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Published by Arsalan Ahmed

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Published by: Arsalan Ahmed on Dec 26, 2012
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Oracle8 Backup
he two most important aspects of a DBA’s role are toarchitect an optimized Oracle8 database andequallyimportantensure that Oracle8 is always operational.Increasingly complex data-centric systems, operating in a 24-7environment, are implemented today. Each second with aninoperative database means lost revenue or even lost clientsin some cases. With the explosion of global Web business, the24-7 operational concept has been extended to 24-7-365system availability. A DBA needs to put procedures in placethat allow a system to operate with minimum downtime anddata loss.This chapter discusses the mechanisms and strategiesinvolved in backing up an Oracle8 database. In case ofdatabase corruption, instance failure, or even hardwarefailure, an Oracle8 backup strategy is crucial in restoring thedatabase system to its original state. Each backup strategyaddresses both what an enterprise regards as its minimumdowntime and the amount of data it can afford to lose.Chapter 17 covers the various methods of recovering adamaged database in great detail. The concepts describedhere are useful in understanding Chapter 17’s descriptions ofrecovery methods.
Oracle8 Backup
To understand Oracle8’s backup features and processes, youfirst need to understand the elements and concepts thatconstitute an Oracle8 backup process. These elements are theheart of the backup process. Your use of these elementsdictates what data can be restored or recovered in case of anOracle8 database failure or corruption.
3 3 3 3
In This Chapter
Reviewing theelements of anOracle8 backupExplaining Oracle8backupmethodologiesUsing the newOracle8 RecoveryManagerBacking up using theOracle8 Export utilityRestoring using theOracle8 Import utilityTaking advantage ofthe Oracle8 NTBackup ManagerRunning the Oracle8Operating SystemBackup ManagerEnsuring the integrityof database anddatabase filebackups
3 3 3 3
Chapter 16
Oracle8 Backup
Oracle8 backup elements and concepts
The Oracle8 backup elements and concepts are:
The Oracle8 Control File
The Online Redo Log
The Archived Redo Log
Oracle8 backup modes
The multiplexed filesEach following subsection describes one of these elements and concepts.
Control File
Control File
is a binary file used by Oracle8 to store its configuration parameters.The configuration parameters are required to start and manage a databaseinstance. Every Oracle8 database is associated with only one Control File. TheControl File reflects changes in a database’s configuration and also recordsinformation about the Oracle8 checkpoint process. At every occurrence of acheckpoint, the Control File remembers the next entry that must be entered intothe Online Redo Log. This information is used during database recovery andcommunicates to Oracle8 that all Redo Log Entries recorded before this point in theOnline Redo Log group are not necessary for database recovery. These entrieswould have already been written to their respective datafiles.An Oracle8 instance cannot be started without a Control File.In Chapter 17, the section entitled “Control File” has a detailed description of howthe Control File works.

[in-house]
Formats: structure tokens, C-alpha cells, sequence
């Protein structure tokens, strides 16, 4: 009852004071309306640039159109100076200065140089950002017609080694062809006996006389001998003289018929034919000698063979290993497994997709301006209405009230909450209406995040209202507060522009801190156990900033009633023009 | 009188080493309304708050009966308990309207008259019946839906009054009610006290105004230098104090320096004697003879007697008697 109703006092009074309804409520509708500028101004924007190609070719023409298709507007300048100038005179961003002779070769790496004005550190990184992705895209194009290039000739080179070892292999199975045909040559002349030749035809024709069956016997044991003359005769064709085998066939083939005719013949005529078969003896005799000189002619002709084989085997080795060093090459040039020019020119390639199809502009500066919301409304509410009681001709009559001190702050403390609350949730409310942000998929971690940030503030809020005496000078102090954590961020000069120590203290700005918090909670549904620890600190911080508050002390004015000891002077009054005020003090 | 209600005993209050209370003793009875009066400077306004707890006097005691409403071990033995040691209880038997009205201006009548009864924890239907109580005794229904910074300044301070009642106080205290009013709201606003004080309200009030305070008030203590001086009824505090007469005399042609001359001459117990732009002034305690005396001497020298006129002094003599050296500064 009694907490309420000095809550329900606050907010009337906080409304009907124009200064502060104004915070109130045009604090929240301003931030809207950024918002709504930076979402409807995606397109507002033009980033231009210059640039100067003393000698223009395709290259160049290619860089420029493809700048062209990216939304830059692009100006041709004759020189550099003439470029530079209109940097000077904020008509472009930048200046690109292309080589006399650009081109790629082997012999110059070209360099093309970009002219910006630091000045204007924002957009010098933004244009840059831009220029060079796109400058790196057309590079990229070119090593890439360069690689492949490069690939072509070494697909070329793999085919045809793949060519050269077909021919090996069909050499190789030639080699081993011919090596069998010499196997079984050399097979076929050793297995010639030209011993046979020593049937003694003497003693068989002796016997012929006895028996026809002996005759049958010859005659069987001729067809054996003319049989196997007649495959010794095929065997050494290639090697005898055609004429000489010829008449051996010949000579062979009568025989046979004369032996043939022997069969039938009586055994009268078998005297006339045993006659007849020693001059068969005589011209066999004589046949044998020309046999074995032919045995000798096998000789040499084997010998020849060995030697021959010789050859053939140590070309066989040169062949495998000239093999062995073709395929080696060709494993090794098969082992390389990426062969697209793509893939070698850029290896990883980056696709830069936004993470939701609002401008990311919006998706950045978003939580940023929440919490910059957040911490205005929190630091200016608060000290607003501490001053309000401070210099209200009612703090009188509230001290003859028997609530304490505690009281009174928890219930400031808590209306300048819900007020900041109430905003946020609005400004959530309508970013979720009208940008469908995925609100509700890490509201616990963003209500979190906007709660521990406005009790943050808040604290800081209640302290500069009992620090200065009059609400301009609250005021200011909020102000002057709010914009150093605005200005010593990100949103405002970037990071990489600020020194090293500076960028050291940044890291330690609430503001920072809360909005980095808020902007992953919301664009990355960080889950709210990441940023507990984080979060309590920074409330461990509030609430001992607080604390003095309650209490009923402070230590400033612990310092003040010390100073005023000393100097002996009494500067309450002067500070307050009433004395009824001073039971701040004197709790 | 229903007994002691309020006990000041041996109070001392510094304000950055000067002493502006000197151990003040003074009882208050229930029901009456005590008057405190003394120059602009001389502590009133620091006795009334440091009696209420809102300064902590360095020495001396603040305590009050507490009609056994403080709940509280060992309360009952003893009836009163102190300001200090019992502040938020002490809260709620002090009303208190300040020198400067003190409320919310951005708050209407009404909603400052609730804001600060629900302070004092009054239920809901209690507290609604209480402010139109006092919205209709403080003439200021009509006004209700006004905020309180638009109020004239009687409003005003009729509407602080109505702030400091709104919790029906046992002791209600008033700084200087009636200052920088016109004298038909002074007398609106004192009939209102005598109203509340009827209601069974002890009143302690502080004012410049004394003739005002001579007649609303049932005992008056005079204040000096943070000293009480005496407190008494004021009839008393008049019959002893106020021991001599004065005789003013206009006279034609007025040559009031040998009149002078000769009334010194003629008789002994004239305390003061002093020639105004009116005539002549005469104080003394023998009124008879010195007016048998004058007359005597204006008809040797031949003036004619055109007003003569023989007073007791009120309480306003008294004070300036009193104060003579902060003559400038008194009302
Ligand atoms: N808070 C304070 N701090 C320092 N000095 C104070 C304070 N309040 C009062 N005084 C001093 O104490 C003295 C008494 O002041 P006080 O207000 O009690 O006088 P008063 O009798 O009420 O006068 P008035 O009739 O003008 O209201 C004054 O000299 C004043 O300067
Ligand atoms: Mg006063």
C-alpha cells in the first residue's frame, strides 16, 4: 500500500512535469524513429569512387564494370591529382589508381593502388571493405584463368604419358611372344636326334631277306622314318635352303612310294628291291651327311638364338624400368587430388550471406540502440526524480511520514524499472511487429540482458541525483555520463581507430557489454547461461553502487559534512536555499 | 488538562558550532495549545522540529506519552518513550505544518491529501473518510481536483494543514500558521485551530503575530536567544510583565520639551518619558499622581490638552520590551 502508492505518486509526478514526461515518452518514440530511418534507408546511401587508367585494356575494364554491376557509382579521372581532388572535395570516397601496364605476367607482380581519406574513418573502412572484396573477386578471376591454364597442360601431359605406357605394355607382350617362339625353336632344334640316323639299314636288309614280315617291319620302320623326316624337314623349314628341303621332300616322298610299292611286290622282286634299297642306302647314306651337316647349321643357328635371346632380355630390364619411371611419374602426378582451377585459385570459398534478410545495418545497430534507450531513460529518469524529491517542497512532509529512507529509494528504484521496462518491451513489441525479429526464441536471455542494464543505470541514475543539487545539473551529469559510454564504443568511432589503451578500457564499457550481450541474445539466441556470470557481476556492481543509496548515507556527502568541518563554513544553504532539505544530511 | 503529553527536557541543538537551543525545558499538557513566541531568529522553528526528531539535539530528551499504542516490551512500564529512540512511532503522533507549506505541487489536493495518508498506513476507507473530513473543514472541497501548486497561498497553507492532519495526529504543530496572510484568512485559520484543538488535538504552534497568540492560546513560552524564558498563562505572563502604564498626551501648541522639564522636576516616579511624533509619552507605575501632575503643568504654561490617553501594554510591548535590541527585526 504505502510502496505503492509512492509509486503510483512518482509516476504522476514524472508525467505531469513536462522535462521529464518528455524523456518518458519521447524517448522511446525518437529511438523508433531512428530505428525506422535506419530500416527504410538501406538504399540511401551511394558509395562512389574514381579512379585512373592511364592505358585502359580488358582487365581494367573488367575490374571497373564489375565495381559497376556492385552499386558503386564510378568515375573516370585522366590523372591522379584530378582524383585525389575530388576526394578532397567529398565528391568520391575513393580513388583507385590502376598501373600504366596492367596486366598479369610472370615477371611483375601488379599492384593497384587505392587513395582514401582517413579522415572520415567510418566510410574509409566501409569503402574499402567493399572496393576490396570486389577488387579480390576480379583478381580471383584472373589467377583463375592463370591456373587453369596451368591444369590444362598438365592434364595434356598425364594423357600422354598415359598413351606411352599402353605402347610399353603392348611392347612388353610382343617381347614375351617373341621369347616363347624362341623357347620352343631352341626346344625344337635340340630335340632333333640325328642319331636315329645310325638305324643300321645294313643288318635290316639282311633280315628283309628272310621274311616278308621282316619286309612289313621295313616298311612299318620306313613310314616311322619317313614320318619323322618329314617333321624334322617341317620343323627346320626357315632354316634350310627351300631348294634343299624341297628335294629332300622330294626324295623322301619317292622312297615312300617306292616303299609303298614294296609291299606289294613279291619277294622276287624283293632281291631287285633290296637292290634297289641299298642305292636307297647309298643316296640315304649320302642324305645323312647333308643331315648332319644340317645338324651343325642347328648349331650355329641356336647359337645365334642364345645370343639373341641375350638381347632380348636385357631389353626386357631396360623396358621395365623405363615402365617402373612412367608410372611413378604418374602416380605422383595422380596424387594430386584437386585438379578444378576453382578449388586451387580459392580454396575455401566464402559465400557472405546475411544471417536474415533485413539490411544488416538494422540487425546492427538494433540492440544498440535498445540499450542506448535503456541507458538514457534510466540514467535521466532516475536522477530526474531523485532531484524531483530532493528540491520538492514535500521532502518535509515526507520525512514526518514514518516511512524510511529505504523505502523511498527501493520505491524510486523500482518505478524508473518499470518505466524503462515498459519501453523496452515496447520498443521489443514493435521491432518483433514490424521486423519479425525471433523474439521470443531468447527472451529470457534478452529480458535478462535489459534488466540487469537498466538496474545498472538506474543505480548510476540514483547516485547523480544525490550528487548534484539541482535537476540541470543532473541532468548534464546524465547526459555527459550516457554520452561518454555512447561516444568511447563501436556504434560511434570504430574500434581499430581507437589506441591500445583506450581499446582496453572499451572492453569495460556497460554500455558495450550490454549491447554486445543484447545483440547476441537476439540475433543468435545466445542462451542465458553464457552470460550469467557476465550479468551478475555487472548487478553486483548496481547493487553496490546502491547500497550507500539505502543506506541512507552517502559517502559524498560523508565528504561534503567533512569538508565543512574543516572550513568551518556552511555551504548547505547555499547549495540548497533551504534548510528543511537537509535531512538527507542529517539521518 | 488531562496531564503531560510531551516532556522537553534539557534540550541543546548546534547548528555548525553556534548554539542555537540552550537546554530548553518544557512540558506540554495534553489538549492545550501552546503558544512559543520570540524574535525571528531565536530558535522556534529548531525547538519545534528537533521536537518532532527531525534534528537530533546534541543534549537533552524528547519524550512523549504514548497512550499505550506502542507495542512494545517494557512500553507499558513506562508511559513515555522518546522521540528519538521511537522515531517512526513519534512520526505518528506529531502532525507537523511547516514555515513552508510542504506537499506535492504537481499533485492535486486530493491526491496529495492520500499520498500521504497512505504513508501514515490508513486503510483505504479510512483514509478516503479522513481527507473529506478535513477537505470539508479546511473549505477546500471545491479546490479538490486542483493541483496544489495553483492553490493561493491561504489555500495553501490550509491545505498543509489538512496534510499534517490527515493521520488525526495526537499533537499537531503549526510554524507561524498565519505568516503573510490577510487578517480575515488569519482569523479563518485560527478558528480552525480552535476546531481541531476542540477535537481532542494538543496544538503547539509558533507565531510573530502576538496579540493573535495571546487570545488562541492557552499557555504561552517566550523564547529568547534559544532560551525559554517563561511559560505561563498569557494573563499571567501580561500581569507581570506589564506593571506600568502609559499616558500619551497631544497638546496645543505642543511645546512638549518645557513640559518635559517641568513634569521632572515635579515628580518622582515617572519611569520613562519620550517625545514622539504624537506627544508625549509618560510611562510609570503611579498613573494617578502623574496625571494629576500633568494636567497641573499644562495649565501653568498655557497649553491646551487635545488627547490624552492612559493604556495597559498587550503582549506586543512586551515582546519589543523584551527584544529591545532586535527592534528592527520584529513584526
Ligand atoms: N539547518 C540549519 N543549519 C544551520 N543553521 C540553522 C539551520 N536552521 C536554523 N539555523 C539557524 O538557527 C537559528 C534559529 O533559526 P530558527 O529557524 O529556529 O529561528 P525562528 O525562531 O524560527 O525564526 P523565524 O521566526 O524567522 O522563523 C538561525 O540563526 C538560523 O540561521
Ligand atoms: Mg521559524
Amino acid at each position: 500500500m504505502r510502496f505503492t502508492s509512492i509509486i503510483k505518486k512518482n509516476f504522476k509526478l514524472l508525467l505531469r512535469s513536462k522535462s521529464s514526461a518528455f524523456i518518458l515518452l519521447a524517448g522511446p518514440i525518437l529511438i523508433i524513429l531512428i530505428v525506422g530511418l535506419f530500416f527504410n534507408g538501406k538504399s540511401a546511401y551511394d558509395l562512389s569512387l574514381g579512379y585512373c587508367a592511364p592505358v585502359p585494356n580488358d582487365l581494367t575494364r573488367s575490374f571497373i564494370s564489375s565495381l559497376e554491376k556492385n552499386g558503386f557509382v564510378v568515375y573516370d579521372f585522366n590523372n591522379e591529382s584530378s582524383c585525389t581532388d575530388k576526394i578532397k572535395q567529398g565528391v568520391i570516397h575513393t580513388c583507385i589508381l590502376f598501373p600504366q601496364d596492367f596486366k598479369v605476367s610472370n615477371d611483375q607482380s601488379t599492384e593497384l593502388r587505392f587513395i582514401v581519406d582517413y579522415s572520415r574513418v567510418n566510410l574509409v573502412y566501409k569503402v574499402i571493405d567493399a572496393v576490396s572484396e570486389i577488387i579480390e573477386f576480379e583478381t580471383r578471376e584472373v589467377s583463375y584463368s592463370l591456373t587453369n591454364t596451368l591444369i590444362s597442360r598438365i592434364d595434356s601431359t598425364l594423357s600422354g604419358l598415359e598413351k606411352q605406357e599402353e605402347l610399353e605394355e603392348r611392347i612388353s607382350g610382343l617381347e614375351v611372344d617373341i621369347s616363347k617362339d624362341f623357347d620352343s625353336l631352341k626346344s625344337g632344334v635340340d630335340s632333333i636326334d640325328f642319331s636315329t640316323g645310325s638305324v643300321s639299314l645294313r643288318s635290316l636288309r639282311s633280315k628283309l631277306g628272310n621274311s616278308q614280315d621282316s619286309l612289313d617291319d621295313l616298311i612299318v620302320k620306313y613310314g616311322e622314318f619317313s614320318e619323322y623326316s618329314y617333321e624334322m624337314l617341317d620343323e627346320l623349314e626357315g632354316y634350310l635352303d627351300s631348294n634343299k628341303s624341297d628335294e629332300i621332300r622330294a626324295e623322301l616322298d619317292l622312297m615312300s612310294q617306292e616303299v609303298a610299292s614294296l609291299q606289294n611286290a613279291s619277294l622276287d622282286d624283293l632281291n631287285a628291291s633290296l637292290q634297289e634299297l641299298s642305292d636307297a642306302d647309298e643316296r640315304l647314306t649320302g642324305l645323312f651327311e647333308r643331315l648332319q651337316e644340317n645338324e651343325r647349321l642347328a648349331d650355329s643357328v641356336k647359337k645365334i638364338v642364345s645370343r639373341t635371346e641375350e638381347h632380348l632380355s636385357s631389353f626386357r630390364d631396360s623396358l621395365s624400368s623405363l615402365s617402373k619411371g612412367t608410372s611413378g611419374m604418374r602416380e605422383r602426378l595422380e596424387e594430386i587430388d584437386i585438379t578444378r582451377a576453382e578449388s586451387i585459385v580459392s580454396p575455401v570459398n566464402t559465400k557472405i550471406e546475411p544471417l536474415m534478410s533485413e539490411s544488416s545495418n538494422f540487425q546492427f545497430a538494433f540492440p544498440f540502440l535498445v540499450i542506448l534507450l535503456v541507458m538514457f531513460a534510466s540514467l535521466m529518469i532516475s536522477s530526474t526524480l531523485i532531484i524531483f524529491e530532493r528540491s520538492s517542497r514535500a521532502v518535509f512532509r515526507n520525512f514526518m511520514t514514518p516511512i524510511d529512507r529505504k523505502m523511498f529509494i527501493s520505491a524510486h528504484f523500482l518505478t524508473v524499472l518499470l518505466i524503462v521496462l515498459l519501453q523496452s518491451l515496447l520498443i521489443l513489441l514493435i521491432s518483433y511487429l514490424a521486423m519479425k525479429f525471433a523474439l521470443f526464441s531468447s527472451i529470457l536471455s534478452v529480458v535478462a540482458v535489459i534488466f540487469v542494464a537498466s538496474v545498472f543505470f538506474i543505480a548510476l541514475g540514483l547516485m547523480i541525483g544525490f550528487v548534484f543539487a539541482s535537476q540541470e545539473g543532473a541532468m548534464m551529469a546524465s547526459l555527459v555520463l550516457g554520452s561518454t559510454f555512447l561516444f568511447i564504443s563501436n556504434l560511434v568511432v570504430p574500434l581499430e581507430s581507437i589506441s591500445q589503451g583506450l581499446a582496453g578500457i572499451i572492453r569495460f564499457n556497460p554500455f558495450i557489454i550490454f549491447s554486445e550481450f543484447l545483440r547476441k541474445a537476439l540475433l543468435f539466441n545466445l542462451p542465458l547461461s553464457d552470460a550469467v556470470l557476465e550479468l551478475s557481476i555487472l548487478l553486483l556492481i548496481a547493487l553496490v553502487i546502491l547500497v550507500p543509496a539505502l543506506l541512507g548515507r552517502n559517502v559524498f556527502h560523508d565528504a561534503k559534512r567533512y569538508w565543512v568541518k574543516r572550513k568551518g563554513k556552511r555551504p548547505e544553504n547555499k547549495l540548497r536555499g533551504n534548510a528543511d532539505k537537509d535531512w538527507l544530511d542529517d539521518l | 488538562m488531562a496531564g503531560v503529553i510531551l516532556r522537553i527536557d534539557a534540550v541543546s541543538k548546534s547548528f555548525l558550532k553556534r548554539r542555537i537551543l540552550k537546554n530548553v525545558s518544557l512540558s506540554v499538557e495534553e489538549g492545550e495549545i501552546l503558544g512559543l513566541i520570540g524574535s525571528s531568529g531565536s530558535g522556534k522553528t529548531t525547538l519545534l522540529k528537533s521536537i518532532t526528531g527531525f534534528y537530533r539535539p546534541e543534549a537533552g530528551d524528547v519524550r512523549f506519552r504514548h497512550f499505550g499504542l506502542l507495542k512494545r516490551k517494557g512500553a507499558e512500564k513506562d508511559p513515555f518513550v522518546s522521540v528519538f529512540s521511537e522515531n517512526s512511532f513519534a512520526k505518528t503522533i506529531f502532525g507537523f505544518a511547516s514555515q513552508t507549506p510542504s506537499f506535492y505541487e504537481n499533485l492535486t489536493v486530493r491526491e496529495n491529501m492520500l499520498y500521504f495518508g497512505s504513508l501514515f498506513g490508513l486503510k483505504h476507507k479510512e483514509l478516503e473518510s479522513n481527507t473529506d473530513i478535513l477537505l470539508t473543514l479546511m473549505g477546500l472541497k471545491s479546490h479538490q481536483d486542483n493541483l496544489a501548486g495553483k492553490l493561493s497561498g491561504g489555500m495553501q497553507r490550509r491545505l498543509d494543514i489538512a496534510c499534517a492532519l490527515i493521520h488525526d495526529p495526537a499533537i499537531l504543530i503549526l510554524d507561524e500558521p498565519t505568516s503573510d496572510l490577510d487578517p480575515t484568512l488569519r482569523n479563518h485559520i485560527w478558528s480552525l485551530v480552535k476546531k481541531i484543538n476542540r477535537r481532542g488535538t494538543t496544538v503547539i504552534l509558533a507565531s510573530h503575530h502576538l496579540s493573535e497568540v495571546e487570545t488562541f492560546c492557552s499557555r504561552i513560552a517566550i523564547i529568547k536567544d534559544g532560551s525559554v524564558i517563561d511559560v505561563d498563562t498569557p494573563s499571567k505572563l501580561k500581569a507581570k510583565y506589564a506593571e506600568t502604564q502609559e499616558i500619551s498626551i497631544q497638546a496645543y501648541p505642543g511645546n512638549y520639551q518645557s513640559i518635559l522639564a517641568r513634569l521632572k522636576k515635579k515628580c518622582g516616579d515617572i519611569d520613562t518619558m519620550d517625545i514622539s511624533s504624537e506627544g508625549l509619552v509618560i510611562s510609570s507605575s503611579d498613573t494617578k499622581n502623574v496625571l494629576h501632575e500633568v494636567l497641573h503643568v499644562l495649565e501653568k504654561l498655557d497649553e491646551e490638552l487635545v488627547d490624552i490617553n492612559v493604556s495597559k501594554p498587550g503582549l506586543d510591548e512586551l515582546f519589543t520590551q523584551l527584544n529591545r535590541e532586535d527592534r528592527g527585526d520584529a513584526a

The Online Redo Log
An Online Redo Log is also associated with every Oracle8 database instance. The
Online Redo Log
records Redo Log entries as they occur.
 Redo Log entries
are usedto reconstruct all changes made to the database. The Online Redo Log consists oftwo or more Oracle8 Online Redo Log files;at least one of these files is alwaysavailable for writing.In Chapter 17, the section entitled “The Online Redo Log File” tells about themakeup of the Online Redo Log File.Redo Log entries are stored in the Redo Log Buffer of the System Global Area(SGA) of an Oracle8 instance. Whenever a transaction is committed, the Oracle8Log Writer (LGWR) background process writes the committed transaction’s Redo
Chapter 16
Oracle8 Backup
Log entries from the Redo Log Buffer to the current Online Redo Log file. Redo Logentries can also be flushed to an Online Redo Log file when the Redo Log Buffersfill up.A
System Change Numbe
(SCN) is assigned to every Redo Log entry to identify thecommitted transactions.When the current Online Redo Log file fills up, the LGWR process starts writing theRedo entries into the next available Online Redo Log file. When the last availableLog file is filled, the LGWR process returns to the first Online Redo Log file andstarts writing to it again. This whole buffering and writing process is executed in acircular fashion.Chapter 4, section “Database Engine Programs” describes the LGRW process inmore detail.The contents of an Online Redo Log file should never be edited or altered.Figure 16-1 illustrates the process of writing Redo Log entries from the Redo Bufferto the Online Redo Log files.
Figure 16-1:
The Online Redo Log writing process
An Oracle8 instance
System global areaOracle8background processesRedobufferRedo entriesOnline redo logFile #1Online redo logFile #2Online redo logFile #3Online redo logFile #4Log writerprocess

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